• Invest in and facilitate a Just Transition. Fund dignified, green jobs, and care jobs at every level, especially in community-owned and democratically managed ventures.

  • Invest in community-led solutions, such as regenerative agricultural, energy, and forestry ventures, led by Global South, frontline and Black, Brown and Indigenous communities and women.

For the Earth and All Generations,
 
Prominent individual signatories include Hilda Heine, Senator and Former President of the Marshall Islands; Mary Robinson, Former President of Ireland; Dessima Williams, Former Ambassador to the United Nations from Grenada; Jody Williams, Nobel Peace Prize Laureate; and the following organizations: 

Academia Mexicana de Derecho Ambiental
Action Center on Race and the Economy
Adéquations
African Climate Reality Project
Akina Mama wa Afrika
Aksi! for gender, social and ecological justice
Almaa organization
Amazon Watch
Anthropocene Alliance
Aube Nouvelle pour la Femme et le Développement 

 

Bangladesh indigenous women’s network 

BankTrack
Blue Planet Project
Bronx Climate Justice North
Businesses for a Livable Climate

 

CA Businesses for a Livable Climate
CADIRE CAMEROON ASSOCIATION
Call to Action Colorado
CAMEROON GENDER AND ENVIRONMENT WATCH
CatholicNetwork US
Centre for Ecological Governance and Gender Initiatives (CEGGI)
Church Women United in New York State
Clean Energy Action 
CLEAR Environmental 
Climate 2025
Climate Action Rhode Island-350
Climate Crisis Policy
Climate Finance Action
Climate Justice Alliance
ClimateMama
CO Businesses for a Livable Climate
CODEPINK Women for Peace, Golden Gate Chapter
Coherence Lab
Collectif Sénégalais des Africaines pour la Promotion de l'Education Relative à l'Environnement (COSAPERE)
Collective Future Fund 

Consortium on Gender, Security and Human Rights

Cook for Peace

 

Divest Invest Protect
Dogwood Alliance

Dominican Leadership Conference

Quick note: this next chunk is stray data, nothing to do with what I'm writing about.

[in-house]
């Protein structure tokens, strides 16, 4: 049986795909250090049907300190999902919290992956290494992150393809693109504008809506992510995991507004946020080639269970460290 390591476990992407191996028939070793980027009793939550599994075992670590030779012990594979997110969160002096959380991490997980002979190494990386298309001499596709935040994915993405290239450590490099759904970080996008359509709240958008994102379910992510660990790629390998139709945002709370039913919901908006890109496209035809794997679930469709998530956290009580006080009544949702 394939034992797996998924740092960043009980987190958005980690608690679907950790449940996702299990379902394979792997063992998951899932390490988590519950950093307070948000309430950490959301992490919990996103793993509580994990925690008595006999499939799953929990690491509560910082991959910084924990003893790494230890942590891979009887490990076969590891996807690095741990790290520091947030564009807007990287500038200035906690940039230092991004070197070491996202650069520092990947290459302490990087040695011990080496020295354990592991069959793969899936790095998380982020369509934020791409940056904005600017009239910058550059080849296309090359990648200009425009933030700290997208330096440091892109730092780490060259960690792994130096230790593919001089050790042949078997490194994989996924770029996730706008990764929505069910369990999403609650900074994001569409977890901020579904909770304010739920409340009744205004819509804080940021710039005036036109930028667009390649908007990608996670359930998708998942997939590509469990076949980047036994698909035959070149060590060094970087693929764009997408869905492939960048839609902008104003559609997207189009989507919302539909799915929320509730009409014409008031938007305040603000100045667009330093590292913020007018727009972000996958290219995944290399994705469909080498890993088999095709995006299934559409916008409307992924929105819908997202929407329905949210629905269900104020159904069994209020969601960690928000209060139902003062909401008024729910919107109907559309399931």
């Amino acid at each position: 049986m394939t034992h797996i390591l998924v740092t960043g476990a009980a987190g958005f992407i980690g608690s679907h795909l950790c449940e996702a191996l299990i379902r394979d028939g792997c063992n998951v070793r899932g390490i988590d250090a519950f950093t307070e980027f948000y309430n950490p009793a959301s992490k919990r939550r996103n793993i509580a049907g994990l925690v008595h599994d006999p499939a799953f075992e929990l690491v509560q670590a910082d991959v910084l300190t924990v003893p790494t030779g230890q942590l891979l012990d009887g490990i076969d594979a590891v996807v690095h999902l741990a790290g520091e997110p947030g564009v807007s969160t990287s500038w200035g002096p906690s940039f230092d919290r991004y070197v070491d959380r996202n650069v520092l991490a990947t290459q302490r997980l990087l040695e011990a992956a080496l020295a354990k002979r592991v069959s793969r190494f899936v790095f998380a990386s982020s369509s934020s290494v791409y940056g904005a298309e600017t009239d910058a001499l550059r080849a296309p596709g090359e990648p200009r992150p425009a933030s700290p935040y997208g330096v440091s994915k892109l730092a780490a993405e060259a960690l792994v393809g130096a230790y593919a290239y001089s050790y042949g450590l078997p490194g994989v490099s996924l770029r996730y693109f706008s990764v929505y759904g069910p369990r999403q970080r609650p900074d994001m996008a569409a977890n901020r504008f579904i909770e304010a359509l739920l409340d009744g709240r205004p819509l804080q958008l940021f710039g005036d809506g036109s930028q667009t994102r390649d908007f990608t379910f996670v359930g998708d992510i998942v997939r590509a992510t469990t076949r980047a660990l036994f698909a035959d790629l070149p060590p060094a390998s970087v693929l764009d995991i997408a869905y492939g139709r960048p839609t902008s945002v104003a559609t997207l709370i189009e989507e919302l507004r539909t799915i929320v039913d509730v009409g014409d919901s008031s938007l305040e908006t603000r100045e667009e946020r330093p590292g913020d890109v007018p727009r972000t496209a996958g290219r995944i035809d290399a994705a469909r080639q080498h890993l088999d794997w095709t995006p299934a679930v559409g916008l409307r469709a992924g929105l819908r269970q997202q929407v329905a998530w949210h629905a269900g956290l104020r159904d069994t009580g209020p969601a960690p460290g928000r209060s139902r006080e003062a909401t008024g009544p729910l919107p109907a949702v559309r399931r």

Earth Action, Inc.
Earth Guardians
EDGE Funders Alliance
Empower our Future - Colorado

Environmental Community
Extinction Rebellion San Francisco Bay Area

 

Fondo Lunaria Mujer

 

Gallifrey Foundation
Giniw Collective
Girl Power Foundation Uganda
Global Exchange
Global Forest Coalition
Global Witness
Good Health Community Project
Grassroots Global Justice Alliance 
Green Education and Legal Fund
GreenFaith
Grupo Para o Desenvolvimento da Mulher e Rapariga

 

Haki Nawiri Afrika
Heinrich Böll Foundation Washington, DC
Honor the Earth 

 

IndiGenius Global
Indigenous Climate Action
Indigenous Environmental Network 
Indigenous Human Rights Defenders and Corporate Accountability Program (IHRDCAP)

Institute for Global Health and Health Policy

Institute for Policy Studies Climate Policy Program
International Convocation of Unitarian Universalist Women
International-Curricula Educators Association

 

Juventud Unida en Acción

 

Kaiāulu.earth

 

Laboratorio Socioambiental Ciudadano
Latinas for Climate

League of Women Voters of the United States

Long Beach Alliance for Clean Energy
Love Care Home 

 

MADRE
Manbha Foundation
Mawu Energy
Mid-Ohio Valley Climate Action

Millennium ART
Movement Rights

 

Naireeta Services Private Limited
National Sudanese Women Association
New Mexico Climate Justice
New Mexico Interfaith Power and Light
North American Climate, Conservation and Environment(NACCE)
North Bronx Racial Justice
North Country 350 Alliance
North Range Concerned Citizens
Nuclear Information and Resource Service

 

Oil Change International
Older Women’s Network Europe

 

Pacific Environment
Participatory Research Action Network- PRAAN
PEREMPUAN AMAN (The Association of Indigenous Women of the Archipelago AMAN)
Phil Berrigan Memorial Chapter Veterans For Peace, Baltimore, MD